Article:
In an instant, you can change your mind.
You change the impression you had of someone, or you decide something is not a good idea after all. Politics is full of these moments.
General David Patraeus had to resign after being caught in an extra-marital affair. In a moment, questions arose about his military judgment. If he were so unwise as to have an affair, and leave an easily detected electronic trail, what other mistakes could he have made? In a moment, beliefs about his worthiness shifted.
Supporters of Barack Obama watched helplessly during the first debate of the 2012 election as he showed a decidedly un-presidential demeanor and lost credibility among the undecided voters.
Rival Mitt Romney also had his moment that evening, as he appeared “presidential” (whatever that means) for the first time during the campaign. In a moment, the performance of both changed the direction of movement of the campaign. Suddenly it appeared possible that Romney might actually win.
In France, in the first six months of François Hollande’s presidency saw his popularity dramatically drop to a 36% approval rating. As I watched his grueling official press conference at the end of the first six months, lasting over two and a half hours, François Hollande had his moment.
“I can understand the doubts that have been expressed. The only valid question in my eyes is not the state of public opinion today but the state of France in five years’ time.” He successfully reframed the issues of the day: Today is not what counts. Popularity doesn’t matter — results over the long term are what matters.
Moments matter in communication
Everything you say and do affects the emotional state of other people. Everything you say and do determines what they believe about you and your whole organization. The above examples illustrate these “Power Principles”.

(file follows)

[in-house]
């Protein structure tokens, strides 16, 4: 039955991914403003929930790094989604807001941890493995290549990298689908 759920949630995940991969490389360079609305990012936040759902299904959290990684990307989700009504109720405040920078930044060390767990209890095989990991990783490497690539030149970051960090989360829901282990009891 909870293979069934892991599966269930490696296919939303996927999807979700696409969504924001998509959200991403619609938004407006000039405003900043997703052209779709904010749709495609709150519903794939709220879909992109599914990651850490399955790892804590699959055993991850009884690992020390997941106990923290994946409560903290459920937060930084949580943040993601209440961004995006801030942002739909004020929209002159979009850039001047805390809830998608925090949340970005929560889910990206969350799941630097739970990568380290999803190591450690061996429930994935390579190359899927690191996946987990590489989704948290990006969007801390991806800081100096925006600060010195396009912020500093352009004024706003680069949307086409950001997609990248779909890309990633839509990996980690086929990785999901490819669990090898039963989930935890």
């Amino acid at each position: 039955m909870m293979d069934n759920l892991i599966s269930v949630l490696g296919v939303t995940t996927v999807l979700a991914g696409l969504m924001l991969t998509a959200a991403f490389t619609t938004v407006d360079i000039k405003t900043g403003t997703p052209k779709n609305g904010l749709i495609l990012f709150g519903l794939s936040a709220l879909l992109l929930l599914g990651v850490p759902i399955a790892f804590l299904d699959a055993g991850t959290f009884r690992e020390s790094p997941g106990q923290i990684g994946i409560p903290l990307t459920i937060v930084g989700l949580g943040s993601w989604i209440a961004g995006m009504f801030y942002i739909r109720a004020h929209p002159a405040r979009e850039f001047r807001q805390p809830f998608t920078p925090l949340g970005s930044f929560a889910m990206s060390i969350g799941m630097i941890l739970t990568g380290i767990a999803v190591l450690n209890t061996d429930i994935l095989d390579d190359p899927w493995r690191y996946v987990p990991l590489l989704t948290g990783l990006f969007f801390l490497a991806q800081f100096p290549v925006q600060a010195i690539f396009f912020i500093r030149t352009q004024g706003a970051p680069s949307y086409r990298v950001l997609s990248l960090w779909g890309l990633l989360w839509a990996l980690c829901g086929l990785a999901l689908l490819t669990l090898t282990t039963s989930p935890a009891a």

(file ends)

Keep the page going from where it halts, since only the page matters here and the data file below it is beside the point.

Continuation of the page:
But let’s think about everyday communication — what moments have you had that created a positive or negative impression? Was that your intention? How can you avoid the missteps that leave a trail of damaged or broken relationships?
How to Succeed in Your Key Moments
Here are some tips on mastering the “moment”:
- Take a look at what you are doing: If your actions were known, how would they affect your credibility? Would people still trust you? Would they still respect you? Would they still like you?
- Assess risks: Sometimes you have to do or say things that risk upsetting others or making you unpopular. Ask yourself, who will benefit from this? How can I say or do this in a respectful way? I recently emailed some colleagues about what I felt was a lack of content in their presentation — I risked hurting their feelings, but I felt the opportunity to improve would be lost if I didn’t say what I felt. And I thought they could do a better job on their upcoming book if they got some input. I will see how they respond.
- Take feedback seriously: The worst mistakes are often made by people who believe they are better, more important or more knowledgeable than others. If we dismiss what others tell us, then we lose the opportunity to continuously improve. People who are highly Internal or Macho (Please see my article the Macho Test) often refuse to consider any opinion different from their own. I hate being criticized, but I know that once I lick my wounds and get over my hurt feelings, there is usually something really useful that I need to incorporate.
- Be what you aspire to be: Social scientist Amy Cuddy revealed the link between body language and your own beliefs about yourself. Want to be more confident? Sit or walk confidently for 2 minutes. That’s all it takes.
- Adopt helpful beliefs: I like to believe that even if they don’t look like it, most people want to have fun. Is it true? I don’t care.
Shelle Rose Charvet is president of persuasion skills specialist, Success Strategies.
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